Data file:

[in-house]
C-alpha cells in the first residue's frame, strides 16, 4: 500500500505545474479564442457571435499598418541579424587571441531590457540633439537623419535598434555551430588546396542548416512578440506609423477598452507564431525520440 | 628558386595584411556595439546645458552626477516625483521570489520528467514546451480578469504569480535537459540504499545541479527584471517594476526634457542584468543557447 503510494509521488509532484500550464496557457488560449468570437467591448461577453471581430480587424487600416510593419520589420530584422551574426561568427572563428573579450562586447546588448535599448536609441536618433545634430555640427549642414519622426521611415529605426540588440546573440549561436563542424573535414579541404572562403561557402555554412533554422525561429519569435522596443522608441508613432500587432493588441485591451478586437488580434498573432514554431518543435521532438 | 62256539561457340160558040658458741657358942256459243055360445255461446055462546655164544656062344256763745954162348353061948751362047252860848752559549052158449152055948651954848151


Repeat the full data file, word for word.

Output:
[in-house]
C-alpha cells in the first residue's frame, strides 16, 4: 500500500505545474479564442457571435499598418541579424587571441531590457540633439537623419535598434555551430588546396542548416512578440506609423477598452507564431525520440 | 628558386595584411556595439546645458552626477516625483521570489520528467514546451480578469504569480535537459540504499545541479527584471517594476526634457542584468543557447 503510494509521488509532484500550464496557457488560449468570437467591448461577453471581430480587424487600416510593419520589420530584422551574426561568427572563428573579450562586447546588448535599448536609441536618433545634430555640427549642414519622426521611415529605426540588440546573440549561436563542424573535414579541404572562403561557402555554412533554422525561429519569435522596443522608441508613432500587432493588441485591451478586437488580434498573432514554431518543435521532438 | 62256539561457340160558040658458741657358942256459243055360445255461446055462546655164544656062344256763745954162348353061948751362047252860848752559549052158449152055948651954848151